doi = {10.2172/1312633},
journal = {},
number = ,
volume = ,
place = {United States},
year = 2016,
month = 8
}

Technical Report:

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  • Images of the R2DTO resolution target were obtained during laser-driven-radiography experiments performed at the TRIDENT laser facility, and analysis of these images using the Bayesian Inference Engine (BIE) determines a most probable full-width half maximum (FWHM) spot size of 78 μm. However, significant uncertainty prevails due to variation in the measured detector blur. Propagating this uncertainty in detector blur through the forward model results in an interval of probabilistic ambiguity spanning approximately 35-195 μm when the laser energy impinges on a thick (1 mm) tantalum target. In other phases of the experiment, laser energy is deposited on a thin (~100more » nm) aluminum target placed 250 μm ahead of the tantalum converter. When the energetic electron beam is generated in this manner, upstream from the bremsstrahlung converter, the inferred spot size shifts to a range of much larger values, approximately 270-600 μm FWHM. This report discusses methods applied to obtain these intervals as well as concepts necessary for interpreting the result within a context of probabilistic quantitative inference.« less
  • An analytic and a computer generated simulation of the production of Ultra-Cold Neutrons (UCN) is presented using Bragg scattering from a moving crystal to Doppler shift higher velocity neutrons into the UCN region. The calculation was carried out with a view toward its application at the Intense Pulsed Neutron Source (IPNS) now under construction at Argonne National Laboratory. This method for the production of UCN appears well matched to a pulsed source, and we show that the UCN can be stored in a neutron bottle at the peak flux which can potentially be much higher than at the present highmore » flux reactors. The predicted density of stored UCN indicates that a highly precise measurement of the neutron electric dipole moment (EDM) will be possible within the next few years.« less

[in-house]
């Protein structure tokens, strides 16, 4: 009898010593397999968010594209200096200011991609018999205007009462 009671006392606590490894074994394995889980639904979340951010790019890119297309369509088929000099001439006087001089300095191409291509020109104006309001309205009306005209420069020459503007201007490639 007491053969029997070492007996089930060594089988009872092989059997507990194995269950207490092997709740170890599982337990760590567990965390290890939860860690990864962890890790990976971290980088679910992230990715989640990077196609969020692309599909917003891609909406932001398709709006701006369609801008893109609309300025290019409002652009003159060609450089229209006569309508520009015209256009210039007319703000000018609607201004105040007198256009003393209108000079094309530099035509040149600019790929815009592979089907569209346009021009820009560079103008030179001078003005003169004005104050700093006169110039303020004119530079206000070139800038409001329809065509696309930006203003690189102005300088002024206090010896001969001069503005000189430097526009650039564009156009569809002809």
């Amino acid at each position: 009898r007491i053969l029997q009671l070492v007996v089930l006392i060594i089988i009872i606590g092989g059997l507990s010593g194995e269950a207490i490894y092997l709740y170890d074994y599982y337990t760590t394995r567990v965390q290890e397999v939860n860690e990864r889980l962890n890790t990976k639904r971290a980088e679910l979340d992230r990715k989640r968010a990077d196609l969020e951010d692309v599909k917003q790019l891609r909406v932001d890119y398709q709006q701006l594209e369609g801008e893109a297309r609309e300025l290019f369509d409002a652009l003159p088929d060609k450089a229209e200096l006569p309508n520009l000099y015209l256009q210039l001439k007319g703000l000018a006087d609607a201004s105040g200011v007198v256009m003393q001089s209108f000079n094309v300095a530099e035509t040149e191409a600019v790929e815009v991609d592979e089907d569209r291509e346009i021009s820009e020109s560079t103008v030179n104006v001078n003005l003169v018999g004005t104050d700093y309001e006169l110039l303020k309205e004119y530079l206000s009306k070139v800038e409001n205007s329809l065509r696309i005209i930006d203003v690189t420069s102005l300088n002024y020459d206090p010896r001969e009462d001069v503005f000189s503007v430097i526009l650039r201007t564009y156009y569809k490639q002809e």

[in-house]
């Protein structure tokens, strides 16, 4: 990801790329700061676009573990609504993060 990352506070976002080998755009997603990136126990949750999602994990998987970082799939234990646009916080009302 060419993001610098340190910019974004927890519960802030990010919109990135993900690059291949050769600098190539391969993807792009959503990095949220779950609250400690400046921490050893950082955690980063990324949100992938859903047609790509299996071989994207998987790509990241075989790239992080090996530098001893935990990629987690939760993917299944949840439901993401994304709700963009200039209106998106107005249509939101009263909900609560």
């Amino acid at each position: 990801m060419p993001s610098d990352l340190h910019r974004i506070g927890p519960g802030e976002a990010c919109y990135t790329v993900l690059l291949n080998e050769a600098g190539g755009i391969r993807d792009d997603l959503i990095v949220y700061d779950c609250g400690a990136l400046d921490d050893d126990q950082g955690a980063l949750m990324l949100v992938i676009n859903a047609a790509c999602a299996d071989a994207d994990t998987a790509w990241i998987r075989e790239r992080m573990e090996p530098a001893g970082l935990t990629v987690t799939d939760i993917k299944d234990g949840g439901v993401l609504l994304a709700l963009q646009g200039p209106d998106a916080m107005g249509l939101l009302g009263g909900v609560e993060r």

• A variety of opportunities for characterization of fresh nuclear fuels using thermal (~25meV) and epithermal (~10eV) neutrons have been documented at Los Alamos National Laboratory. They include spatially resolved non-destructive characterization of features, isotopic enrichment, chemical heterogeneity and stoichiometry. The LANSCE spallation neutron source is well suited in neutron fluence and temporal characteristics for studies of fuels. However, recent advances in high power short pulse lasers suggest that compact neutron sources might, over the next decade, become viable at a price point that would permit their consideration for poolside characterization on site at irradiation facilities. In a laser-driven neutron sourcemore » the laser is used to accelerate deuterium ions into a beryllium target where neutrons are produced. At this time, the technology is new and their total neutron production is approximately four orders of magnitude less than a facility like LANSCE. However, recent measurements on a sub-optimized system demonstrated >10 10 neutrons in sub-nanosecond pulses in predominantly forward direction. The compactness of the target system compared to a spallation target may allow exchanging the target during a measurement to e.g. characterize a highly radioactive sample with thermal, epithermal, and fast neutrons as well as hard X-rays, thus avoiding sample handling. At this time several groups are working on laser-driven neutron production and are advancing concepts for lasers, laser targets, and optimized neutron target/moderator systems. Advances in performance sufficient to enable poolside fuels characterization with LANSCE-like fluence on sample within a decade may be possible. This report describes the underlying physics and state-of-the-art of the laser-driven neutron production process from the perspective of the DOE/NE mission. It also discusses the development and understanding that will be necessary to provide customized capability for characterization of irradiated fuels. Potential operational advantages compared to a spallation neutron source include reduced shielding complexity, reduced energy requirements, and a production target free of fission products. Contributors to this report include experts in laser-driven neutron production (Roth, Fernandez), laser design (Haefner, Siders, Leemans), laser target design (Glenzer), spallation target/moderator design (Mocko), neutron instrumentation and characterization applications (Vogel, Bourke).« less